I decided early on to use Electric Imp as the core of each object, providing Wifi connectivity and other logic for each piece. As much as I love Arduino I find it a complete pain to write code for and it's really not great for The Internet of Things. Electric Imp is. Yes it may be a propietary system but it works seamlessly and it works at scale so if ever I decided to roll-out any of these objects as commercial products it would be a lot easier to do.
My Makerbot was used extensively throughout the project, with only one of the objects not using a 3D printed shell of some kind. Everything is pretty much white for a consistent look and feel, but also to suggest that these are devoid of any predefined notion of branding or particular look born from current fashions. Projects such as this were one of the main reasons I bought a Makerbot in the first place - being able to quickly fabricate an enclosure made each piece much more tangible – when you can hold something in your hands it's suddenly much more real than something that just exists on screen. I highly recommend the use of PLA from Faberdashery to print with. Their material sits above pretty much any other PLA manufacturer I've ever used. In this case I used their Artic White PLA.
Each piece is actually pretty simple with a lot of the work done on the server through little pieces of code I would write on my Amazon EC2 server. I had to learn about how to interact with email servers but there's so much resource and tutorials out there that once I had the basics covered off I could pretty much code up any kind of functionality I could think of. 
Of all the objects I made I think my favourite is one of the most seemingly simple ones but was also one of the most frustrating to get right. Sarah is a gentle notification system that makes a piece of card pop-up when a certain user defined rule is true. I wanted this thing to be completely silent in operation - no motors or servos, something that is almost magical in how it works. I turned to using muscle wire to create a very simple lever system that could raise or lower the card when notifcations are received. Muscle wire, or shape memory alloy, contracts by 4-6% when a current is passed through it. That means with some careful placement it can be used to create levers or a whole host of other things.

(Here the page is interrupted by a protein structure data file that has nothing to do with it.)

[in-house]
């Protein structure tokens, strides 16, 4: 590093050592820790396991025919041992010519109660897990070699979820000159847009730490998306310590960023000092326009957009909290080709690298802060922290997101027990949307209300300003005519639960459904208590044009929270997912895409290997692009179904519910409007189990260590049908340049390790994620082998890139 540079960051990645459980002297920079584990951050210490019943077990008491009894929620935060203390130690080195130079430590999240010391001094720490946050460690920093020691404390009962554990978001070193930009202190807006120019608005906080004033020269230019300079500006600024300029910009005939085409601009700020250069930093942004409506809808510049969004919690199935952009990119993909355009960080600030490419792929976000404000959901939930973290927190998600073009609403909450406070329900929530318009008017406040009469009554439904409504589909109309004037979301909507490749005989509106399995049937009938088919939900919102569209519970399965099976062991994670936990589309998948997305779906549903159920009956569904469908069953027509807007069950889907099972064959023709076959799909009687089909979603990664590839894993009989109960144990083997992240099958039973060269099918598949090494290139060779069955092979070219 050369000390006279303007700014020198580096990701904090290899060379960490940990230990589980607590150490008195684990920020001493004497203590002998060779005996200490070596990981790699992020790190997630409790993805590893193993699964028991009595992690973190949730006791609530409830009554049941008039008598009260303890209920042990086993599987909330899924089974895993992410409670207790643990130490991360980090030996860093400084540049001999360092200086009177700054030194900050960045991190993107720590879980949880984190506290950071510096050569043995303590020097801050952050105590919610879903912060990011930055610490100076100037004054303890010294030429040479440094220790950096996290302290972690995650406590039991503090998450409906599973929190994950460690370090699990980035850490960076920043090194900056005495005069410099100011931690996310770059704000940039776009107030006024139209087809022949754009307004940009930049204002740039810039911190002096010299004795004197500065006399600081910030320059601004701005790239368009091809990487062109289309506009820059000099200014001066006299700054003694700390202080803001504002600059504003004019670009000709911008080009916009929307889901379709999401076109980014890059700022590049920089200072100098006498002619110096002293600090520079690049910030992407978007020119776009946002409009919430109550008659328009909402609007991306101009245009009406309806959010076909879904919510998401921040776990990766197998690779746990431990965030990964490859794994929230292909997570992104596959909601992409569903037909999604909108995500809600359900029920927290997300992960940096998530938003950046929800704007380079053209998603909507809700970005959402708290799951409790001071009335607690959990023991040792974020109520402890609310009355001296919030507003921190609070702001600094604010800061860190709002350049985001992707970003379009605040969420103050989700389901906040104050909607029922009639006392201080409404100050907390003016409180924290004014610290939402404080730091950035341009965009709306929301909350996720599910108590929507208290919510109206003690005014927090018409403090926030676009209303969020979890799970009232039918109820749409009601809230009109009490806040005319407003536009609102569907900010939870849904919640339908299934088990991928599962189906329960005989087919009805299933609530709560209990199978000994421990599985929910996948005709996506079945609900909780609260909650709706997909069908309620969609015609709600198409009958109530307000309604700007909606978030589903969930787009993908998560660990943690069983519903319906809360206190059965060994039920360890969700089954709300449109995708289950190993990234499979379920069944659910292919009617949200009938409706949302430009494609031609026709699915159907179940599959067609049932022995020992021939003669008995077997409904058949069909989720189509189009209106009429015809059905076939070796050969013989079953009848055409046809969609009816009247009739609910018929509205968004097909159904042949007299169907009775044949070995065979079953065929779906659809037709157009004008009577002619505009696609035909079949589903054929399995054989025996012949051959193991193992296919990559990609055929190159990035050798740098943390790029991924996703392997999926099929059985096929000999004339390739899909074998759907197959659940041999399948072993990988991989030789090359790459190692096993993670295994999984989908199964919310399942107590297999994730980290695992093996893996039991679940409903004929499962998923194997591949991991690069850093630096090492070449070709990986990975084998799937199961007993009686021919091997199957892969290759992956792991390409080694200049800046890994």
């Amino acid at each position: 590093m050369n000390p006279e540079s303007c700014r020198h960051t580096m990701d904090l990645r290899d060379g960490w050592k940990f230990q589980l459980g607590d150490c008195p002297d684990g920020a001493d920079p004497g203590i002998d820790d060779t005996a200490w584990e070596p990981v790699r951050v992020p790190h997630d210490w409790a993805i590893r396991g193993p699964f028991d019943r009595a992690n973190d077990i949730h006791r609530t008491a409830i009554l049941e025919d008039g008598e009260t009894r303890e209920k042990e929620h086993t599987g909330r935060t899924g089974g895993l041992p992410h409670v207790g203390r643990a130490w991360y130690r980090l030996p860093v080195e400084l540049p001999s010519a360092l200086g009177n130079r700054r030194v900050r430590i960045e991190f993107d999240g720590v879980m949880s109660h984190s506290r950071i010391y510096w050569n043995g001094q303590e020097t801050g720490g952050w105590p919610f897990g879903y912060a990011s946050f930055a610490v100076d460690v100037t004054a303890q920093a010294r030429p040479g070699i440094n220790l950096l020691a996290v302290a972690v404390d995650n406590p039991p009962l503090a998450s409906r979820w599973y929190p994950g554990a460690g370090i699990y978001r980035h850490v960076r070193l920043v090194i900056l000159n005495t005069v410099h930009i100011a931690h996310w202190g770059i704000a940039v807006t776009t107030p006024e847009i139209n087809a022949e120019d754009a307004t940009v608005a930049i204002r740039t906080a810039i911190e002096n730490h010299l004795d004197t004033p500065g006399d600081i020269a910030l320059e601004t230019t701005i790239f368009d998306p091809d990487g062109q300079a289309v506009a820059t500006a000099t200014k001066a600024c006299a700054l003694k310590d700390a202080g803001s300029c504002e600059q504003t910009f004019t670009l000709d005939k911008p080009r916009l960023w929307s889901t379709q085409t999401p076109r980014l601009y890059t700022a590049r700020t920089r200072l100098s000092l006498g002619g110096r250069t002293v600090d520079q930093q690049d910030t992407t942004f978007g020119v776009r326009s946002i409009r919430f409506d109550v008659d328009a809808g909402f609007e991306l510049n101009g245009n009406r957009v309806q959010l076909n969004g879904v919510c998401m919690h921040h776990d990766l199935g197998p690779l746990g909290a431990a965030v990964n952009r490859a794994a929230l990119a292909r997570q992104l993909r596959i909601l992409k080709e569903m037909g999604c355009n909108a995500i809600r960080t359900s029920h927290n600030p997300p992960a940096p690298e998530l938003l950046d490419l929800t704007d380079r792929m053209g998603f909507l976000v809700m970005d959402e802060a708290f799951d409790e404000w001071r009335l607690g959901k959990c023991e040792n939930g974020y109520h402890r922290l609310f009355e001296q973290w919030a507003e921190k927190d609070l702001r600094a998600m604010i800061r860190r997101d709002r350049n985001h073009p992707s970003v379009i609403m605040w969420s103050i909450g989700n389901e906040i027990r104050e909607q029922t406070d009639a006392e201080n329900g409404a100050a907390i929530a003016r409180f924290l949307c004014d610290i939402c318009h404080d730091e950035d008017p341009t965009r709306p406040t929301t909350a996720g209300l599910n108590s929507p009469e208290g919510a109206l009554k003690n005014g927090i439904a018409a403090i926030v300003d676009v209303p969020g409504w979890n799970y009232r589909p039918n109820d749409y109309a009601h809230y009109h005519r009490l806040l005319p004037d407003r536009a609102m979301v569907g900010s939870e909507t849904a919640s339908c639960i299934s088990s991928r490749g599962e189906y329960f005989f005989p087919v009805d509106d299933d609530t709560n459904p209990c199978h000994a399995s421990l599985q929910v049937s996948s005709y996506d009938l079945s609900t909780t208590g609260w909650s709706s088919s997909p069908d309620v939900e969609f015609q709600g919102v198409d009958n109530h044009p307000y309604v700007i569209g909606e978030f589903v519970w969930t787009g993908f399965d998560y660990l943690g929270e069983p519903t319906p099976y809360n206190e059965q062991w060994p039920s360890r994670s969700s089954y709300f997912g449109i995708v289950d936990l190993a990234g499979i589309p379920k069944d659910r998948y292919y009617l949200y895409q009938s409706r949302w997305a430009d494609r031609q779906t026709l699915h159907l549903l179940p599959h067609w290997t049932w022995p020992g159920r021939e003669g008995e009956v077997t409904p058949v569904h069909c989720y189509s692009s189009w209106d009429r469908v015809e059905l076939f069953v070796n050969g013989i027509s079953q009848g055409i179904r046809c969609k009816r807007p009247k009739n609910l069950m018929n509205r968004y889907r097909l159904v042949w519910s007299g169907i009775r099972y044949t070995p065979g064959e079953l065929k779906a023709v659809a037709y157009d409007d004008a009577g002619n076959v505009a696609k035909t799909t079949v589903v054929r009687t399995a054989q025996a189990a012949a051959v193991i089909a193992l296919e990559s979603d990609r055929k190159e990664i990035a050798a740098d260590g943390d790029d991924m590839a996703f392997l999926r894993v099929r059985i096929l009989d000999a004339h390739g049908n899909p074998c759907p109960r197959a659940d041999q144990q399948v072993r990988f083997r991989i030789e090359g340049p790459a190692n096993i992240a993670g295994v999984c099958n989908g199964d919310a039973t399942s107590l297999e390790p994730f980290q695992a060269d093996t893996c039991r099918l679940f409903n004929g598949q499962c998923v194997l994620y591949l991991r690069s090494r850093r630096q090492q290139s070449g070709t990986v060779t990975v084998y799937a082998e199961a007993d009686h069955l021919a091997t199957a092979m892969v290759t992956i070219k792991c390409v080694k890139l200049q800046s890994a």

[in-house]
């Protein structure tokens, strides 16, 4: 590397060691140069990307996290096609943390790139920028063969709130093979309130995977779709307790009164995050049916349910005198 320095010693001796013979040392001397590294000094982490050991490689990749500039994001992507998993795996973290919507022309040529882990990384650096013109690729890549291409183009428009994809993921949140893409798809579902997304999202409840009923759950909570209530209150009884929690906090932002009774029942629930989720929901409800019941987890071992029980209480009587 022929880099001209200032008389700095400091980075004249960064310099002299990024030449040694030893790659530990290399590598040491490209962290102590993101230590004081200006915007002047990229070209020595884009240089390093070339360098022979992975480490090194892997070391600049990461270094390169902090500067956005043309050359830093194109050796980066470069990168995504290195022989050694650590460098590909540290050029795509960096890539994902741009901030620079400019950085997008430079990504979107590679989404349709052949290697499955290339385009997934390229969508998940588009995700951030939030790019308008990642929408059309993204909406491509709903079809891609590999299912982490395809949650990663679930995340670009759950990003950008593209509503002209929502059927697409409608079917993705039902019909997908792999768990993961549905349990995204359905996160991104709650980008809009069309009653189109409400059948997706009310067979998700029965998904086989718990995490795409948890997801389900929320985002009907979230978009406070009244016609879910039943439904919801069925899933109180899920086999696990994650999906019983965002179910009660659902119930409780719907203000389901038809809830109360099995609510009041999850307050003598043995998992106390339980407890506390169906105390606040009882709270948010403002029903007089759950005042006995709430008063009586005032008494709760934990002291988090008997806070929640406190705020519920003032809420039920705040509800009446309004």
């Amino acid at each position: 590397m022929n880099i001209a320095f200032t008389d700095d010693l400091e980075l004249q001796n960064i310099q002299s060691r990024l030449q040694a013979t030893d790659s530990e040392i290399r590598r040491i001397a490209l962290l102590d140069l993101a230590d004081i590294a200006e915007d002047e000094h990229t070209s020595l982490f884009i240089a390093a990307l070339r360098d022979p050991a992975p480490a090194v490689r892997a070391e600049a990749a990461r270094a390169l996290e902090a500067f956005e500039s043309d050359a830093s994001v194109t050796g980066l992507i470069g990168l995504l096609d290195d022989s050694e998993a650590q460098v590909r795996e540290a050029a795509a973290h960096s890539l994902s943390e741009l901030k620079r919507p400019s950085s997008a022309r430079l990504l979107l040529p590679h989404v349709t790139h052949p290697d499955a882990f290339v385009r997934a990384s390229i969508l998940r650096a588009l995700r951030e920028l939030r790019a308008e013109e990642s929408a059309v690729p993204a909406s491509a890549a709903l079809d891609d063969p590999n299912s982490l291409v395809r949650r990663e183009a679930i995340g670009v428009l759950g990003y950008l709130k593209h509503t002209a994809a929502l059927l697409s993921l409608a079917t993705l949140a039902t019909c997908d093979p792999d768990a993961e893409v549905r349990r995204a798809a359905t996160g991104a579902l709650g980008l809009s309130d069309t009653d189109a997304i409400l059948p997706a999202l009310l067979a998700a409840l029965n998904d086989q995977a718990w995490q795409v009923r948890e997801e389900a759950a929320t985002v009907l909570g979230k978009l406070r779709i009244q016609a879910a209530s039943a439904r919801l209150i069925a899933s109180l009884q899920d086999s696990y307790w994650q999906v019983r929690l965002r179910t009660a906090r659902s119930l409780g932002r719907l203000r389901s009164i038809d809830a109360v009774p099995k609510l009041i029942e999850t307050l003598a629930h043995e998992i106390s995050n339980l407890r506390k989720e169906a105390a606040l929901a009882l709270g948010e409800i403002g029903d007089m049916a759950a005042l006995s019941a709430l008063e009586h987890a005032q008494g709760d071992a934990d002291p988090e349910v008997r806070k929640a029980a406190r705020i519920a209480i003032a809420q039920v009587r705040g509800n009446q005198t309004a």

There's no noise whatsoever which really lends to it being an object filled with enchantment and very much the opposite of how we normally get notifcations. It sits in the background waiting for you to notice it. A notification that is a little shy but always polite.
Do take a look at all six films when you get chance. Hopefully they stir some thoughts about the objects that surround you and what it means when they are connected, even to things like the seemingly commonplace email.

Design + Data

At the beginning of August I started a new side-project called Design + Data The site offers high quality limited edition prints made with data. That's not all though; when you make a purchase you also get access to all the source code.

The first series of prints features World Cup data supplied by Kimono, namely all the goal scorers from the tournament in Brazil, all visually linked to their respective teams. Number two in the series features every player in the tournament with goal scorers also hi-lighted.
Each piece is printed using twelve archival inks on beautiful 308 gsm 100% cotton photo rag paper. The plan is to do seasonal releases of prints using various datasets.